For black and white americans, the difference between life and death is literally worlds apart. Although we may know this on some level, Nate Silver, the founder and editor in chief of FiveThirtyEight, has the startling statistics that demonstrate this reality.
As he explained to me on the latest episode of The Katie Halper Show, "If you’re a white person your chance of being murdered every year is 2.5 out of 10,000... If you're a black person it's 19.4, so almost eight times higher."
To put this into context, Silver explained, the murder rate for white Americans is similar to the murder rate for people living in Finland, Chile or Israel. The murder rate for black Americans, on the other hand, is similar to the rate found "in developing countries that are war zones even, like Myanmar, or Rwanda, Mexico, Brazil, Nigeria, places that have vast disorder. To me that stat was so striking that I thought this was a case where even if you kinda zoomed out, that was a data point that helped to inform the discussion."
Silver also discussed police brutality.
So I’m an editor now as well as a writer so we think when a story occurs is this a quote unquote "random act of violence" or is this representative of some broader trend and I think these stories about police brutality, it’s uncovering things that have been going on for a long time and that are very common experiences…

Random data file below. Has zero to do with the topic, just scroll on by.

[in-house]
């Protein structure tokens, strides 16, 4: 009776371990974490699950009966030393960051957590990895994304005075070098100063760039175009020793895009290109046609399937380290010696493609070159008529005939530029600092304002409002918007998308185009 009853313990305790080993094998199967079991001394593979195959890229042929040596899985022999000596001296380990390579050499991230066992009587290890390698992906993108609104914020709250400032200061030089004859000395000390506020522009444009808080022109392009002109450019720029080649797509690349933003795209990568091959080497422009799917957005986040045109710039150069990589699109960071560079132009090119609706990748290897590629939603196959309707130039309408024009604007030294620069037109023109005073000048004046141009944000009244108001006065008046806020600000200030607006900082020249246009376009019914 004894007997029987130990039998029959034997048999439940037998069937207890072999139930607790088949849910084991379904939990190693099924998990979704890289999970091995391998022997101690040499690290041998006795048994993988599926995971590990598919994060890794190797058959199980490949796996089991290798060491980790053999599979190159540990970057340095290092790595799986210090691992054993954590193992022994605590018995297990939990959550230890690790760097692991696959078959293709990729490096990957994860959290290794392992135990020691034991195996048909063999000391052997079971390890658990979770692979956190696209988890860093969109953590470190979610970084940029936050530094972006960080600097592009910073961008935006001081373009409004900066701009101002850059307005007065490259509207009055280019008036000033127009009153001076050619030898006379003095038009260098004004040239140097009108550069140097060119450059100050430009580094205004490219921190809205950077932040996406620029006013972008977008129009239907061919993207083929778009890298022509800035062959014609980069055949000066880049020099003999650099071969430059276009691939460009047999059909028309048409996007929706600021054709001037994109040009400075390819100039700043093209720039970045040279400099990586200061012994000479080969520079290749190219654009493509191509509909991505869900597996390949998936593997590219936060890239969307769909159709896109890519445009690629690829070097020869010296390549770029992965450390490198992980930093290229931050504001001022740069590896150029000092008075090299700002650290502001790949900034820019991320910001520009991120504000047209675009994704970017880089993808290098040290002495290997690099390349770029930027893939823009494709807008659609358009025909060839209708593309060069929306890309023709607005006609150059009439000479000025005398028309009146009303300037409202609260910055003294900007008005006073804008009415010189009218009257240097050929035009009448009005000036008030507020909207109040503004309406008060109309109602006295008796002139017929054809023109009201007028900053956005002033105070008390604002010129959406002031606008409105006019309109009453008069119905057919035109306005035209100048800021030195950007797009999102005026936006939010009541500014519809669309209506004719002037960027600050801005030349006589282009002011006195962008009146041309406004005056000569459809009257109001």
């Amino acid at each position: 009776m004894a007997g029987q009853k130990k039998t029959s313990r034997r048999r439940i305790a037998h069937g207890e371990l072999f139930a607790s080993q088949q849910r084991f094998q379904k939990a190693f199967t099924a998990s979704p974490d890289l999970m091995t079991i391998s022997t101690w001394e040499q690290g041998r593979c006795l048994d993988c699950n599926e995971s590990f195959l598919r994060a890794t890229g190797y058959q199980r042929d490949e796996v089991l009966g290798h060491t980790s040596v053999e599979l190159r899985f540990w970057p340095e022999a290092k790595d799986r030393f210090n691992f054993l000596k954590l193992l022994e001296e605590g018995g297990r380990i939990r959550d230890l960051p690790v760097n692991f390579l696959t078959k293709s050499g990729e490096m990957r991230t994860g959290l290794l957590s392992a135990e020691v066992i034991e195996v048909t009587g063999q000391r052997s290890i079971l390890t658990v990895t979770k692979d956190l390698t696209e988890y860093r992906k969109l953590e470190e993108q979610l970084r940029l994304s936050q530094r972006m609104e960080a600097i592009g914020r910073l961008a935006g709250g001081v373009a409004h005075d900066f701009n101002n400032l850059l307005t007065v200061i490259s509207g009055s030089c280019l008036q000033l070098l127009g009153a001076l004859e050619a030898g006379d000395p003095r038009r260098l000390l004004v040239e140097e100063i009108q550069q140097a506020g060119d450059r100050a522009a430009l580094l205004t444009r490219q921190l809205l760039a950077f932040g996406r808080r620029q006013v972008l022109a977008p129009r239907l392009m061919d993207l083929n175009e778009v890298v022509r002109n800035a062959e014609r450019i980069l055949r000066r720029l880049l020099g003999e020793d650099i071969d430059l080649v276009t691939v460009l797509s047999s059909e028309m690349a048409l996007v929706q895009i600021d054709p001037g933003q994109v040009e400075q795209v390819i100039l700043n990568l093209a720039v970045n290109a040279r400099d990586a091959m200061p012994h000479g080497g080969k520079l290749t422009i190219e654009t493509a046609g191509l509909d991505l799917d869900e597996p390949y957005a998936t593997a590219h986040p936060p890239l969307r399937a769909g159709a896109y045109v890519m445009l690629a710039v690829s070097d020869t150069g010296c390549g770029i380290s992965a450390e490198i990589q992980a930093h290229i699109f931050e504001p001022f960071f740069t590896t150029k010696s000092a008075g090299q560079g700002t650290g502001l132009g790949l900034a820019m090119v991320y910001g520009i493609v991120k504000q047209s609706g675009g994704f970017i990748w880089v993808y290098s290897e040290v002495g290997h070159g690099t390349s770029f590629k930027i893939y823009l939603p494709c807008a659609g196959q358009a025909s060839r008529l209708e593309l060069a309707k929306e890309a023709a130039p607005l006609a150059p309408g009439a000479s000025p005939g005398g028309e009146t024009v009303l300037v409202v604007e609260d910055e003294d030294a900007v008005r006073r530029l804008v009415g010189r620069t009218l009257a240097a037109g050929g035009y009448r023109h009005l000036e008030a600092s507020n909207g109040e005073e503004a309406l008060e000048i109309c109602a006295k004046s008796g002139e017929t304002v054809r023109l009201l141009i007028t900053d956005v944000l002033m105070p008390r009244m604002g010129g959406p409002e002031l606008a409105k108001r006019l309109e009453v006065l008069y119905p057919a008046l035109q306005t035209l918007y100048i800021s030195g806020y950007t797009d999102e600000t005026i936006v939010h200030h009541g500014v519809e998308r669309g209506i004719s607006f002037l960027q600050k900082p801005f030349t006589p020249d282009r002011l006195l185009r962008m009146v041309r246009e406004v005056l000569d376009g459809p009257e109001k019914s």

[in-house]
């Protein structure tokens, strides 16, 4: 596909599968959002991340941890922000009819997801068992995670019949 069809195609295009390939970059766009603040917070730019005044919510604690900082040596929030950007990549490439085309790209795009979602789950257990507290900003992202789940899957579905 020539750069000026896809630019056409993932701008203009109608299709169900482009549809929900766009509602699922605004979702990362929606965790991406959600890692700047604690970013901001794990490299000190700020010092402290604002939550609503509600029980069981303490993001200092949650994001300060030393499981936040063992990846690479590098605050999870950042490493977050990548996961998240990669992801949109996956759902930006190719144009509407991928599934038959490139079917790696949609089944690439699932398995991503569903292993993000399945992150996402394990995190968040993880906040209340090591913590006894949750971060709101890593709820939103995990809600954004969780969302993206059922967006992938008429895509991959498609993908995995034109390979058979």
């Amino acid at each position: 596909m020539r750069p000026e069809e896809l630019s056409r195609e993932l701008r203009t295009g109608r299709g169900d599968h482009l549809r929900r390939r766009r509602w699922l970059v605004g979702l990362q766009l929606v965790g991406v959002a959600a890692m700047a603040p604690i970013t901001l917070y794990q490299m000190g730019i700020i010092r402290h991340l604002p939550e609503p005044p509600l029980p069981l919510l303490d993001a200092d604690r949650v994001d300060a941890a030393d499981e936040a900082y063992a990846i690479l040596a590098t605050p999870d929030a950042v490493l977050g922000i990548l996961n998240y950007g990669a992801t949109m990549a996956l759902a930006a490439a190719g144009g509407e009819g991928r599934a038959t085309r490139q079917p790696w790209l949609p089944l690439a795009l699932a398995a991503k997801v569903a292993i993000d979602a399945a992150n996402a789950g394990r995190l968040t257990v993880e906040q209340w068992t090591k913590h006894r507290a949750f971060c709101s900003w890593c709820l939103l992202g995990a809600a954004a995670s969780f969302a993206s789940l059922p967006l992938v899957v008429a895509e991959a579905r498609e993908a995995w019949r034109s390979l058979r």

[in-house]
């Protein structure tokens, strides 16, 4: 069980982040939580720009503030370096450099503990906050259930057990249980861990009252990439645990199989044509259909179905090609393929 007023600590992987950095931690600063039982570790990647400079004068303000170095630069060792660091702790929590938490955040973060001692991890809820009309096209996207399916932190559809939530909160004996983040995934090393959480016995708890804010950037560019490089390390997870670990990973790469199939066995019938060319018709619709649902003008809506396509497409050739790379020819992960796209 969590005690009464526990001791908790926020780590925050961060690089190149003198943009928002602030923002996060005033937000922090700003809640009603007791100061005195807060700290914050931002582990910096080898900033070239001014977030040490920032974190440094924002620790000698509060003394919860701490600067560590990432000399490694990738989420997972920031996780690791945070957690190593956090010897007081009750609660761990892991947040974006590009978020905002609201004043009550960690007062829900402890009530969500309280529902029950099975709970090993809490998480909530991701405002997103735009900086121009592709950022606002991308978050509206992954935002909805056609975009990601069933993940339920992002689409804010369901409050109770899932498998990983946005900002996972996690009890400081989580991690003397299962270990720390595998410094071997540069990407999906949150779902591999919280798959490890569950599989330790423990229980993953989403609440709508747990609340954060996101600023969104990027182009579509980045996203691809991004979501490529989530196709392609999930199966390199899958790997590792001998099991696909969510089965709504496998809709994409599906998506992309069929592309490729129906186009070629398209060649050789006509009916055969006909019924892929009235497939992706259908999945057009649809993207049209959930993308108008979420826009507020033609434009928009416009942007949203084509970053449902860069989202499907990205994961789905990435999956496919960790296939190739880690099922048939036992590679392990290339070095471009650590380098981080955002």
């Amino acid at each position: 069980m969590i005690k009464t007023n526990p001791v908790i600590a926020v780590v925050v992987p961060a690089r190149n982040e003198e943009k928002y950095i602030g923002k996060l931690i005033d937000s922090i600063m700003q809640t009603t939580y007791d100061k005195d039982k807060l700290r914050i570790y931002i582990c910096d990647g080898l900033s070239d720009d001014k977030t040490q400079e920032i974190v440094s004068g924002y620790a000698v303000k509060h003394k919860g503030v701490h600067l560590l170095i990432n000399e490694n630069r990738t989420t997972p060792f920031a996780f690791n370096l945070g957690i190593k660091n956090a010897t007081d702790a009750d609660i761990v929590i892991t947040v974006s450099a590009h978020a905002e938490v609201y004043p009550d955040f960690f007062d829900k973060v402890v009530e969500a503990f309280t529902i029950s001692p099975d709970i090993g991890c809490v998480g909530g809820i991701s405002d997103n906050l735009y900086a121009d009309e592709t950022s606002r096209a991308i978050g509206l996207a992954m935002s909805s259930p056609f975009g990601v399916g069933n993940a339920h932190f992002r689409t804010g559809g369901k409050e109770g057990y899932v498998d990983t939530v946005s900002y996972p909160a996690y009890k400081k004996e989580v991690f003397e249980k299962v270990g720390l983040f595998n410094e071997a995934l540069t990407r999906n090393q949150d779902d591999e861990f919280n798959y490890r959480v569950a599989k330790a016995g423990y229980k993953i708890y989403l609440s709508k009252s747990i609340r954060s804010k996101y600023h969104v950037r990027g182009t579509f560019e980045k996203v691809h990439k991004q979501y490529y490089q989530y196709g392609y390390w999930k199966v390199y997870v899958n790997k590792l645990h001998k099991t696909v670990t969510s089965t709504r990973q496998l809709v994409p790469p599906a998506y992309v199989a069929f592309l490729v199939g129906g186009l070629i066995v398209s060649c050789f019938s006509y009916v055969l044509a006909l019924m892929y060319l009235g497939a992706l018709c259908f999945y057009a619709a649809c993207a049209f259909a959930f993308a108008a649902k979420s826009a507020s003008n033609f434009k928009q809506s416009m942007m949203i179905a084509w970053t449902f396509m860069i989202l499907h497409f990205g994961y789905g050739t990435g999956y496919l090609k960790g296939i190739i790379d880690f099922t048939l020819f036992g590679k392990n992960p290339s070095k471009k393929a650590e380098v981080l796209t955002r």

Now that we do have video cameras everywhere it’s not a coincidence that all of a sudden now that we have means to record these things all of a sudden these things crop up all the time.
Listen to the whole interview with Silver below, as well as interviews with Chris Cobb, who helped get New York City to acknowledge the site of a former slave market on Wall Street and mark it with a plaque, Desiree Burch, the black solo performer from California, who now lives in England, where she feels way safer walking around and or encountering the sees police, and political comedian Ted Alexandro, who talks about police brutality in his standup, and said, to Silver, "you said [the murder rate for black Americans is] more in keeping with places that have 'vast disorder.' Maybe vast disorder is the right term for the experience of black folks living here in the United States. That is their reality. So, when you said those words it kind of struck me."